Bean & Escarole Soup

November 11, 2012
0 Ratings
  • Serves 4
Author Notes

I have to own up to stealing this recipe a couple of months ago from my friend, Dave Cook. Like all simple dishes, it relies on good quality ingredients. For the 'beans' element, I prefer to soak and cook dried ones for this soup but you could use the bottled Spanish Alubia beans which come in excellent cooking stock. The 'greens' in this recipe is escarole, a broad-leaved endive which looks a bit like a large, frilly romaine or cos lettuce but it is a bit more robust. Escarole is sweeter and less bitter than its endive relatives. You could use something like turnip tops (cima di rapa) if you blanch them in boiling salted water for a minute or two first then plunge into cold water to retain the colour. As I had some turnip tops, this is what I used for the soup photographed. —Evie

What You'll Need
  • half pound dried white beans, such as cannelloni
  • 1 carrot
  • 1 celery stick
  • half onion
  • 2 garlic cloves, sliced
  • 1-2 small dried chillies, de-seeded and crumbled
  • a handful of basil leaves, torn
  • a handful of parsley, roughly chopped
  • 6-8 escarole leaves, roughly torn
  • 2 ounces grated parmesan, plus more to serve
  • Olive oil
  • Salt and pepper
  1. Soak the beans overnight in plenty of cold water.
  2. Drain beans and discard the water. Bring to the boil in a large pan of fresh water with the whole carrot, celery stick and half onion.
  3. Boil fast for 10 minutes to remove toxins, skim off impurities then reduce to a simmer for an hour or more (depending on freshness of the beans).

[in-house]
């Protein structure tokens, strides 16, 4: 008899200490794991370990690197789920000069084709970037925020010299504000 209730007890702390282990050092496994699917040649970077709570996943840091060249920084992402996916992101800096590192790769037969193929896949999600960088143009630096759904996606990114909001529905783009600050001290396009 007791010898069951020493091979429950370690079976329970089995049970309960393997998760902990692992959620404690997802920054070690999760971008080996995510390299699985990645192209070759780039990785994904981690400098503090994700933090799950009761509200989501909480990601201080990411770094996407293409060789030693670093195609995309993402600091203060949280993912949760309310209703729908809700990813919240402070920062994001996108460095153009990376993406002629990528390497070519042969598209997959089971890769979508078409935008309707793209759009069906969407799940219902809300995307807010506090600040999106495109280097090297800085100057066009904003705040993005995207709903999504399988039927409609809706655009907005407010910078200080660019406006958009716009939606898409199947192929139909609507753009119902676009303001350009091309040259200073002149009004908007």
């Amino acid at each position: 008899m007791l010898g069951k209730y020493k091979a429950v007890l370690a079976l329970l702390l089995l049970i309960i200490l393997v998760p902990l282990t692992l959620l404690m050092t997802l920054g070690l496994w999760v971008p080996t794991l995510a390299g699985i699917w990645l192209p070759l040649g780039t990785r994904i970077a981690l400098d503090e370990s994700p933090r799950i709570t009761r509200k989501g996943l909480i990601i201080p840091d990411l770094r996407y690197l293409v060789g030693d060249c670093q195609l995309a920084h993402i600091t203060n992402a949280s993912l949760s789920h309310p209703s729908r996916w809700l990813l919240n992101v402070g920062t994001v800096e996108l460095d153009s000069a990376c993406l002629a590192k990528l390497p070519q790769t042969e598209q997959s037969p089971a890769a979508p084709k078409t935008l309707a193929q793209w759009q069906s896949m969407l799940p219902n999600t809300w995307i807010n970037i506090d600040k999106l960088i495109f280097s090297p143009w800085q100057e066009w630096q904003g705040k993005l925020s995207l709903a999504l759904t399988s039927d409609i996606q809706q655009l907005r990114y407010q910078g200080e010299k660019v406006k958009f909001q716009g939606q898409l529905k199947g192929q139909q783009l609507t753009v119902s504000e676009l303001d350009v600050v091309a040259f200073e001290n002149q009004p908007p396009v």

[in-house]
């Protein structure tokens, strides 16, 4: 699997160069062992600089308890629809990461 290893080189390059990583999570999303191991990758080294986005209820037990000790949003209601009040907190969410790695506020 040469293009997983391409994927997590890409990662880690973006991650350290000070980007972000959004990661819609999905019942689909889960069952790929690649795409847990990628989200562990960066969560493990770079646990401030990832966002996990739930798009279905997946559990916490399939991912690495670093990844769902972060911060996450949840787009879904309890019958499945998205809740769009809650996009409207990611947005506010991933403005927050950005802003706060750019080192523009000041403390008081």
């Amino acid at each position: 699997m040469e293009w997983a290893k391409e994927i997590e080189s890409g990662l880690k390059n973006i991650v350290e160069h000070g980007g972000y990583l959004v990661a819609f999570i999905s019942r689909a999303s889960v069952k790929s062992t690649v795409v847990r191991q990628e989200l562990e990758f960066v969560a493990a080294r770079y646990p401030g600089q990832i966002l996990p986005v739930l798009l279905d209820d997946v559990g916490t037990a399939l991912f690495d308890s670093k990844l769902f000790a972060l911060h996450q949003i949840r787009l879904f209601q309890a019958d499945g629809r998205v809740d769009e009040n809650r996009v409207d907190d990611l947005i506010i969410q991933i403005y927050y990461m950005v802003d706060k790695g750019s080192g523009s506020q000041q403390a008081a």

4. When the beans are soft, discard the vegetables. Remove a quarter of the beans, puree and then return them to the pan. This will thicken the soup and give it a silky texture.
  5. Fry the garlic and chilli in olive oil and cook without browning. Add the basil, parsley and escarole and cook for 1 minute to wilt.
  6. Add all to the beans pot. Add grated parmesan and salt and pepper. and serve with a drizzle of good olive oil and shavings of extra parmesan.

See what other Food52ers are saying.

  • Evie
  • mward
  • Tara
  • valerie johnston
    valerie johnston

5 Reviews

Tara July 18, 2016
Hi Evie,

This recipe looks great but I was wondering how much water to start with and also if you prefer water or stock. Thanks!
Evie July 5, 2016
So glad to hear you liked it too mward. I'm happy to harvest anything at all in the kitchen garden this year. In the UK we are having a terrible plague of slugs of snails thanks to an awful rainy late spring and early summer - I promise you it doesn't really rain here all the time normally! It's proving a very challenging year here all round. Thanks for taking the time to comment.
mward July 4, 2016
Of course having this soup in cool weather makes more sense, but I was looking for recipes to use escarole in, as it's a new addition to my garden this year and is absolutely gorgeous and grows well here! I love white beans, too, and basil and parm, so I had this for lunch on the Fourth of July! Delicious.
valerie J. January 15, 2015
This soup is wonderful and delicious! It's my new favorite, and we will be eating
it all winter. I made it with the traditional escarole, but it would be good with kale
or broccoli rabe or even spinach, I think.
Evie January 19, 2015
I'm so glad you liked this Valerie. It's one of my favourites too. I completely agree, kale, spinach or broccoli rabe (we also know this in Europe as turnip tops or cima di rapa) all work beautifully and it's good to be able to ring the changes as the season moves on. Thanks for taking the time to let me know. Evie